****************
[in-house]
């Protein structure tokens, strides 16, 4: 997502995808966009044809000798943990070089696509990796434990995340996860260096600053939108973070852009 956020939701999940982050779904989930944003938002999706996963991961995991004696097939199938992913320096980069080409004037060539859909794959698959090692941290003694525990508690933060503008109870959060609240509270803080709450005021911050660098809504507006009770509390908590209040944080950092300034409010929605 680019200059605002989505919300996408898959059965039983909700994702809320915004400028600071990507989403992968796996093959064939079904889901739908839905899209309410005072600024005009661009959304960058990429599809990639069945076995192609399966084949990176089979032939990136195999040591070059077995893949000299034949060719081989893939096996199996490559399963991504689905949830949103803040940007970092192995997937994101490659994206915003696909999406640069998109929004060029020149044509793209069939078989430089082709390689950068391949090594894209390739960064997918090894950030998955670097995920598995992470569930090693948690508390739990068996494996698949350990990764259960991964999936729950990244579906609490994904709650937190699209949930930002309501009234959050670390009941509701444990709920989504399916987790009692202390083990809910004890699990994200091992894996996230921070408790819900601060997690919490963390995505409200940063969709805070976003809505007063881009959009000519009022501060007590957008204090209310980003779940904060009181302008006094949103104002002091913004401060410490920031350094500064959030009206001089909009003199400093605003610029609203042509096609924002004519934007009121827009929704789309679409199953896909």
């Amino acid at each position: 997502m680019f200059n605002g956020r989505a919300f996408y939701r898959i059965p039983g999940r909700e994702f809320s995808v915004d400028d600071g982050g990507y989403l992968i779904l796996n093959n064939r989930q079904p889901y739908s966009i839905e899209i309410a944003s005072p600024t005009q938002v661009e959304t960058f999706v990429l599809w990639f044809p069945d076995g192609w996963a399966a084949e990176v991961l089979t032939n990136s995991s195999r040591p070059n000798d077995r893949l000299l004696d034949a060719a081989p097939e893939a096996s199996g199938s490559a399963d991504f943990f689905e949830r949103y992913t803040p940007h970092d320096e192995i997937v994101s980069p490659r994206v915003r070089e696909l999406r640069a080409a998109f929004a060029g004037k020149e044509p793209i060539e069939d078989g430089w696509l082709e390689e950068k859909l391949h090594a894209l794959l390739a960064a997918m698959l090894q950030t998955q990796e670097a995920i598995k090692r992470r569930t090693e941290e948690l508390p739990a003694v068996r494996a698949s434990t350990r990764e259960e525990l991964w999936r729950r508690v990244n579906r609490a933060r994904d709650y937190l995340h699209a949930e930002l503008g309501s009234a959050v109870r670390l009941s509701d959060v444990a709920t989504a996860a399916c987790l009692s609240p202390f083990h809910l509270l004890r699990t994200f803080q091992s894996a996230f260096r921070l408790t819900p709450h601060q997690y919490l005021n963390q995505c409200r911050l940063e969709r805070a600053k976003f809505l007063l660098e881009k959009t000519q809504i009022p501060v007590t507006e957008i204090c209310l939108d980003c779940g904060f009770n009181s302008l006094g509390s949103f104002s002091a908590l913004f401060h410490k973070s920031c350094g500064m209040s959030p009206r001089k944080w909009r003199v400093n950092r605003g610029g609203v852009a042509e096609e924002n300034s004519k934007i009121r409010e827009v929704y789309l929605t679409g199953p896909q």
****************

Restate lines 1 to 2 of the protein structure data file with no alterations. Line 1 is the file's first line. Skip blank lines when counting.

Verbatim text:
[in-house]
């Protein structure tokens, strides 16, 4: 997502995808966009044809000798943990070089696509990796434990995340996860260096600053939108973070852009 956020939701999940982050779904989930944003938002999706996963991961995991004696097939199938992913320096980069080409004037060539859909794959698959090692941290003694525990508690933060503008109870959060609240509270803080709450005021911050660098809504507006009770509390908590209040944080950092300034409010929605 680019200059605002989505919300996408898959059965039983909700994702809320915004400028600071990507989403992968796996093959064939079904889901739908839905899209309410005072600024005009661009959304960058990429599809990639069945076995192609399966084949990176089979032939990136195999040591070059077995893949000299034949060719081989893939096996199996490559399963991504689905949830949103803040940007970092192995997937994101490659994206915003696909999406640069998109929004060029020149044509793209069939078989430089082709390689950068391949090594894209390739960064997918090894950030998955670097995920598995992470569930090693948690508390739990068996494996698949350990990764259960991964999936729950990244579906609490994904709650937190699209949930930002309501009234959050670390009941509701444990709920989504399916987790009692202390083990809910004890699990994200091992894996996230921070408790819900601060997690919490963390995505409200940063969709805070976003809505007063881009959009000519009022501060007590957008204090209310980003779940904060009181302008006094949103104002002091913004401060410490920031350094500064959030009206001089909009003199400093605003610029609203042509096609924002004519934007009121827009929704789309679409199953896909």